Faber and Straus realized that by creating a land trust, the pressure on farmers could be relieved while the natural environment of the area could be preserved, the agricultural community could survive and sustainable food production would continue in the Bay Area.
The two pooled their connections in the scientific, political and ranching communities to create the Marin Agricultural Land Trust in 1980. To date, the nonprofit has preserved 55,000 acres of farmland in Marin County and its model has been copied countless times across the nation and the world.
Though Straus passed away in 2002, she is also remembered as the founder of the first organic dairy farm in the West, a business her son took over and is known today as Straus Family Creamery. Faber continued as an accomplished scientific and environmental advocate until she died in January at the age of 95.
Faber addressed the legacy of local female conservationists in a 2015 interview with Bay Nature. “The freedom that women have in California, the level of self-confidence, opportunity, and idealism that women have compared to other parts of the country, has really driven the [Bay Area environmental] movement.”
Zoanne Theriault Nordstrom, Joan Seiwald and Geri Arkush became known as the Glen Park “Gum Tree Girls” thanks to their civic activism between 1965 and 1970 when they saved Glen Canyon from being ribboned with highways.
Theriault and Seiwald met in the 1960s as young moms who often brought their young children to the park to play. Soon they befriended longtime resident Arkush. When reports surfaced that the Department of Public Works was investigating straightening the curve out of Glen Park and widening the road, the three friends banded together.
“The hell it is!” Nordstrom exclaimed when she came across activity in the park that made it clear the Department of Public Works was progressing with its plan. She immediately formed the Save Glen Park Committee, which had its first meeting on Oct. 19, 1965.
Seiwald later described the gendered nature of the battle, in what recalls Friedel Klussmann’s “sentimental” fight to save the cable cars—an all-female group battling an all-male group of politicians—in a showdown San Franciscans are grateful that Klussmann won.
“They thought Glen Park was a ‘bucolic backwater’ and [were] calling us ‘dumb housewives.’ […] They didn’t want the working class in the city,” said Seiwald when she recalled the men in government’s attitude toward the natural area—and them.
City Engineer Clifford Geertz is responsible for giving the group their nickname of “Gum Tree Girls.” The name was intended as a slur—Geertz hated the eucalyptus gum trees for which Glen Park became known—but the women embraced it as a compliment.
The recent unveiling of a time capsule on top of Mount Davidson might never have happened if it weren’t for Madie Brown, nor would the annual sunrise Easter services, nor would the hikes up to the Armenian cross with all of the native plants carpeting the hills along the way.
San Francisco would not even have the hill—the tallest in all of San Francisco—as a public park if it weren’t for Brown’s valiant efforts to save it.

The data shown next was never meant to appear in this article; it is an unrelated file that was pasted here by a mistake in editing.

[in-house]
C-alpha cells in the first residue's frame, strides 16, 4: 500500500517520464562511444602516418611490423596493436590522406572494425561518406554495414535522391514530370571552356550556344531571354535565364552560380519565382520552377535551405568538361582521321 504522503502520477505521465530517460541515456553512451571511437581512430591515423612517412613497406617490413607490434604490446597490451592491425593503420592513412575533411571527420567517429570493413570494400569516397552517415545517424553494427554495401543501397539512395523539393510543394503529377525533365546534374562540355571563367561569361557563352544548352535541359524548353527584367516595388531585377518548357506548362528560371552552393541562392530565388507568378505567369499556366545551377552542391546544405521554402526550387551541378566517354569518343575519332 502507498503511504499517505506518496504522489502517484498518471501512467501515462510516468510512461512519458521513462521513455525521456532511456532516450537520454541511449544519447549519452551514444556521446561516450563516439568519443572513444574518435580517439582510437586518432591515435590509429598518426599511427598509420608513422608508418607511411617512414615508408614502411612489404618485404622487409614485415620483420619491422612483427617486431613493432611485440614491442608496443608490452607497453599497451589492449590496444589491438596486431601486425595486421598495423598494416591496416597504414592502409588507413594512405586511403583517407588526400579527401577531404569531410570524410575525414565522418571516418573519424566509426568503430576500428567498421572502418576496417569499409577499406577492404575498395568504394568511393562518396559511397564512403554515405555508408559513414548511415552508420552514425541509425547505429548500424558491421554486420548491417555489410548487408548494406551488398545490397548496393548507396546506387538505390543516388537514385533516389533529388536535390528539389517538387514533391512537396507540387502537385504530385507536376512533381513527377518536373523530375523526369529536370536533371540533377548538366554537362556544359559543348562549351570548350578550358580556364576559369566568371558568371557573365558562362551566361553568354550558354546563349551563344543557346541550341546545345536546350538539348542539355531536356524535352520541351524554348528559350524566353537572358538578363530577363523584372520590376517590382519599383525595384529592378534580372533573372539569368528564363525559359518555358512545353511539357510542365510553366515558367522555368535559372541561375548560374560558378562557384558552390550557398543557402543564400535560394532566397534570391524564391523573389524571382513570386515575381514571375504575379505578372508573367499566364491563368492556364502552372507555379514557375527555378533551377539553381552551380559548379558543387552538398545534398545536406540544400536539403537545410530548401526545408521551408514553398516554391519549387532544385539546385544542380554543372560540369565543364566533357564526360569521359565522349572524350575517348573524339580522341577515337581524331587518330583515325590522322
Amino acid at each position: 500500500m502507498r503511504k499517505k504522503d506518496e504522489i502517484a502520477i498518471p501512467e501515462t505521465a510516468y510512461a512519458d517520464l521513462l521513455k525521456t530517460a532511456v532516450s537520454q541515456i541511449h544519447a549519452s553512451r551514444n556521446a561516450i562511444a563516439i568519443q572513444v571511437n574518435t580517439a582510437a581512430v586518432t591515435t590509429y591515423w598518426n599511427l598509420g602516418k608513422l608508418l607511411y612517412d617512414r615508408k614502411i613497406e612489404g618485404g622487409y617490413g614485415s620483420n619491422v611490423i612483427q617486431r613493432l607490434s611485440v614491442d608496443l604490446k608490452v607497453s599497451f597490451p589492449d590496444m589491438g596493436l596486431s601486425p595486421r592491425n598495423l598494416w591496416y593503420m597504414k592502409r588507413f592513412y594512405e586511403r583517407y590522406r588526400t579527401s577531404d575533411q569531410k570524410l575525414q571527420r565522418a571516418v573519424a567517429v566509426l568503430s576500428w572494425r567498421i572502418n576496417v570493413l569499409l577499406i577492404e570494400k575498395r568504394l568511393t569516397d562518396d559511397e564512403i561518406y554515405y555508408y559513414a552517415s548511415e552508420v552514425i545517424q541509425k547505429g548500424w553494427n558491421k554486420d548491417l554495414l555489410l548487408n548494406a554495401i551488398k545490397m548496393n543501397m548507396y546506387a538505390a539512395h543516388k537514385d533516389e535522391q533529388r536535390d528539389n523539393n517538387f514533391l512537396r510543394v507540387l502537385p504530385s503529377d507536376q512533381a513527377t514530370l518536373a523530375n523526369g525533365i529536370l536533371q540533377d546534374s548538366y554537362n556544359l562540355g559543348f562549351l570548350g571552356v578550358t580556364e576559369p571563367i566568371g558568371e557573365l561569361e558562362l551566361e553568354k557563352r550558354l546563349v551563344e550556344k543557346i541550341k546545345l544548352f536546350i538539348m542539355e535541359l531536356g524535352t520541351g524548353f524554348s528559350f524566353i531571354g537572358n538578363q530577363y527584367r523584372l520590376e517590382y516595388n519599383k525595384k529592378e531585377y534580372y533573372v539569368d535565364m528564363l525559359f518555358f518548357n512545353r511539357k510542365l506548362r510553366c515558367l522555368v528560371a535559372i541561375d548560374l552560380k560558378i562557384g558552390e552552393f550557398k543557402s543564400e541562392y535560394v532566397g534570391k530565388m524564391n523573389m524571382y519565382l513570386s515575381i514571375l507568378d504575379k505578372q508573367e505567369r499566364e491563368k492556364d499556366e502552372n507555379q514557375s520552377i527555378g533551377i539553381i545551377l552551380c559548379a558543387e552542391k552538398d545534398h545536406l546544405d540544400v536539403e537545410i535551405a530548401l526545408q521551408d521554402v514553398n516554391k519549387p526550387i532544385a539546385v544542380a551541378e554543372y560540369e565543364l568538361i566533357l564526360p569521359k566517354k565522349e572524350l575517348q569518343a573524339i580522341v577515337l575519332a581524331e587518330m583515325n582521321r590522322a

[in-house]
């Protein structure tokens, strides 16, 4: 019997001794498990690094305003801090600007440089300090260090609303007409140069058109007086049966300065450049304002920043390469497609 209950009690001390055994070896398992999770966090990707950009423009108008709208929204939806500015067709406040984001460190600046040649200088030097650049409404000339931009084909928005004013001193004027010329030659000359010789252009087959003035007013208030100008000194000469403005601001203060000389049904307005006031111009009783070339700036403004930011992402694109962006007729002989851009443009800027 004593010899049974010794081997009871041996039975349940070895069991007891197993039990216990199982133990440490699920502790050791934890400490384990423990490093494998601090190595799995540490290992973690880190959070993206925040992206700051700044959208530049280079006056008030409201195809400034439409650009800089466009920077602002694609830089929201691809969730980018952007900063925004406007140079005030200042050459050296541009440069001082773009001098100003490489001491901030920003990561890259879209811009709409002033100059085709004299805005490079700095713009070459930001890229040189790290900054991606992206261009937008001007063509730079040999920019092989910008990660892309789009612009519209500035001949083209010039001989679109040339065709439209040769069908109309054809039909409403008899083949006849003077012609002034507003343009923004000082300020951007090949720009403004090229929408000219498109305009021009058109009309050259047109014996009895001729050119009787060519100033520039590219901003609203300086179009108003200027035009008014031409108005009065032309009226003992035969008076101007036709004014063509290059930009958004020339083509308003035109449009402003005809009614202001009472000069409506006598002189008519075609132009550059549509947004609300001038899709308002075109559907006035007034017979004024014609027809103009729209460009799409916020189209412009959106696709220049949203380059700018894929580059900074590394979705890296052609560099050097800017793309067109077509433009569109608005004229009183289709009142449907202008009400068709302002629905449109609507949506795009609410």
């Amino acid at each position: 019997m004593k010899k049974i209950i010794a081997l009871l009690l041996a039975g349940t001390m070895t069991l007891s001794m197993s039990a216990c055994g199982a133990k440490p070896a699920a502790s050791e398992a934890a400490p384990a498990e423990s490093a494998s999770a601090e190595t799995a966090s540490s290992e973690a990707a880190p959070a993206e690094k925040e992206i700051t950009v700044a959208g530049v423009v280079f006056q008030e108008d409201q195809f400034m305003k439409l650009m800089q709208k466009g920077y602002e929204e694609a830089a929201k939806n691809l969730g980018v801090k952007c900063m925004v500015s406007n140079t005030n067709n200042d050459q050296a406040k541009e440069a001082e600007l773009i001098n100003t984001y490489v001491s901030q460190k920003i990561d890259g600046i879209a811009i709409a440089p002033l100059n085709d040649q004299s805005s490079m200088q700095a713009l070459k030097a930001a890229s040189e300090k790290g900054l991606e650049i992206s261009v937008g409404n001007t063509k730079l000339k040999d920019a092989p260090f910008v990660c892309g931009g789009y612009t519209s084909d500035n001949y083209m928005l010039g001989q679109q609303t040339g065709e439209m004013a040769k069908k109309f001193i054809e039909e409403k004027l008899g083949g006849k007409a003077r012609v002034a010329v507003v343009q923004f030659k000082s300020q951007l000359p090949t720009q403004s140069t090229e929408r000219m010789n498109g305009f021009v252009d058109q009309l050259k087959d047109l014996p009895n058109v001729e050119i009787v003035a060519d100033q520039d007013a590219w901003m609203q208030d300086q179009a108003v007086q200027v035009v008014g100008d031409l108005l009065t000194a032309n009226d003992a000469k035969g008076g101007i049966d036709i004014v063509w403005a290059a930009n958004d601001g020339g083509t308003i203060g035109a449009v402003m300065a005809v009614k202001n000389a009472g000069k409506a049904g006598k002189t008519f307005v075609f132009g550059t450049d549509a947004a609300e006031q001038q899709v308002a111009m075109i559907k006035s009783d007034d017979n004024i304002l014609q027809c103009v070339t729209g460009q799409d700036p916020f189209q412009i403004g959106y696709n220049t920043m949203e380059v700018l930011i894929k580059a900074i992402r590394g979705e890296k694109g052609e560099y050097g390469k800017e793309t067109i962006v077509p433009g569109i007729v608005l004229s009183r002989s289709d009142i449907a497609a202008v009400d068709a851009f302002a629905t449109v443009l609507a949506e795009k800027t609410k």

Brown spearheaded a citywide effort to preserve Mount Davidson as a public park, which she helped to accomplish by 1929, with the park’s formal dedication.
As the chair of the Mount Davidson Conservation Committee, Brown did more than just create one park: She laid the foundation for grassroots organizing that many organizations would later follow. She was especially good at generating publicity, creating everything from newsreels to exhibitions, and petitions to freshly picked wildflowers as pleas for support.
“Due to the effort of a nature-loving woman, […] the tree-clad scope and crest of Mount Davidson, rich in sentiment and historic association for San Francisco was now permanently preserved for the pleasure of the people,” reported the San Francisco Chronicle in 1929.
Yet another 1960s San Francisco mom is now known for birthing an 82,000-acre national park from her Outer Richmond kitchen. Amy Meyer heard about a movement to preserve the small plot of land being decommissioned from Fort Miley, four blocks from her home. The news hit at the same time as the massive Marincello residential development atop the Marin Headlands was falling apart.
Meyer connected with Ed Wayburn, the local head of the Sierra Club, who had just pushed for the creation of the Point Reyes National Seashore in 1962 but had not had any luck preserving the Marin Headlands, despite years of lobbying in Washington with his neighbor, Ansel Adams.
Meyer and Wayburn mapped a way to combine public lands from Fort Miley all the way north to Point Reyes in a new national park. Meyer founded the People for a Golden Gate National Recreation Area in 1971, and with a year of savvy networking and fortuitous political backing, President Nixon signed the first urban national park into existence in October 1972.
In an interview with The Standard from her kitchen “where it happened,” Meyer remembered one reporter’s surprise when hearing the park was official: “He told me, ‘Amy, I thought you were a nice person, but I also thought you were a little crazy.’”
With the later addition of more land on the Peninsula and The Presidio, the Golden Gate National Recreation Area has become a model for urban national parks worldwide, fulfilling the agency's 1970s ideal to create "parks for the people, where the people are."
“These views look the same now as they did 50 years ago,” said Meyer from the podium overlooking the bay for the park’s 50th-anniversary kick-off ceremony in October.
House Speaker Nancy Pelosi also addressed the crowd in Fort Mason, talking about how she— like many other mothers—had brought her children and grandchildren to explore the park's wilderness, later whispering to Meyer, “You are an inspiration.”
Julie Zigoris can be reached at firstname.lastname@example.org